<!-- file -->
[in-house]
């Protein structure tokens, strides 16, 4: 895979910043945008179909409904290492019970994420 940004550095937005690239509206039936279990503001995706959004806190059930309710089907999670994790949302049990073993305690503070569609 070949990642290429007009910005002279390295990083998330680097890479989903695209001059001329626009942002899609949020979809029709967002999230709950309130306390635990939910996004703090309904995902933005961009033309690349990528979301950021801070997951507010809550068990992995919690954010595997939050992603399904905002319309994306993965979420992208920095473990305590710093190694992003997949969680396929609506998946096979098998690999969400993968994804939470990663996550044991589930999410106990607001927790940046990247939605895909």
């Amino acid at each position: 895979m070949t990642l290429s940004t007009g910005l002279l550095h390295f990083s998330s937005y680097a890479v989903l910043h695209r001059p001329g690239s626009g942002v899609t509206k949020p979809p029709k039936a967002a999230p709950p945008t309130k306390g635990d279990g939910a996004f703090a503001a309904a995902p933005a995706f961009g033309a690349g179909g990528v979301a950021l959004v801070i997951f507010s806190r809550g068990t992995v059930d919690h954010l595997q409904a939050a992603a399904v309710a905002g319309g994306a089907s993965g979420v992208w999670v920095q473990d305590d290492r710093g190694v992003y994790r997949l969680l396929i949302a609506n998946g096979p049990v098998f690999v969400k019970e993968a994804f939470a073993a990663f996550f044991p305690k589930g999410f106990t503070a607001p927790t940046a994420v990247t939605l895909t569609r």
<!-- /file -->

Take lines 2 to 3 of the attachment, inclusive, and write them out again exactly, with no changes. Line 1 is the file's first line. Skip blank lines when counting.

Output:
């Protein structure tokens, strides 16, 4: 895979910043945008179909409904290492019970994420 940004550095937005690239509206039936279990503001995706959004806190059930309710089907999670994790949302049990073993305690503070569609 070949990642290429007009910005002279390295990083998330680097890479989903695209001059001329626009942002899609949020979809029709967002999230709950309130306390635990939910996004703090309904995902933005961009033309690349990528979301950021801070997951507010809550068990992995919690954010595997939050992603399904905002319309994306993965979420992208920095473990305590710093190694992003997949969680396929609506998946096979098998690999969400993968994804939470990663996550044991589930999410106990607001927790940046990247939605895909």
């Amino acid at each position: 895979m070949t990642l290429s940004t007009g910005l002279l550095h390295f990083s998330s937005y680097a890479v989903l910043h695209r001059p001329g690239s626009g942002v899609t509206k949020p979809p029709k039936a967002a999230p709950p945008t309130k306390g635990d279990g939910a996004f703090a503001a309904a995902p933005a995706f961009g033309a690349g179909g990528v979301a950021l959004v801070i997951f507010s806190r809550g068990t992995v059930d919690h954010l595997q409904a939050a992603a399904v309710a905002g319309g994306a089907s993965g979420v992208w999670v920095q473990d305590d290492r710093g190694v992003y994790r997949l969680l396929i949302a609506n998946g096979p049990v098998f690999v969400k019970e993968a994804f939470a073993a990663f996550f044991p305690k589930g999410f106990t503070a607001p927790t940046a994420v990247t939605l895909t569609r």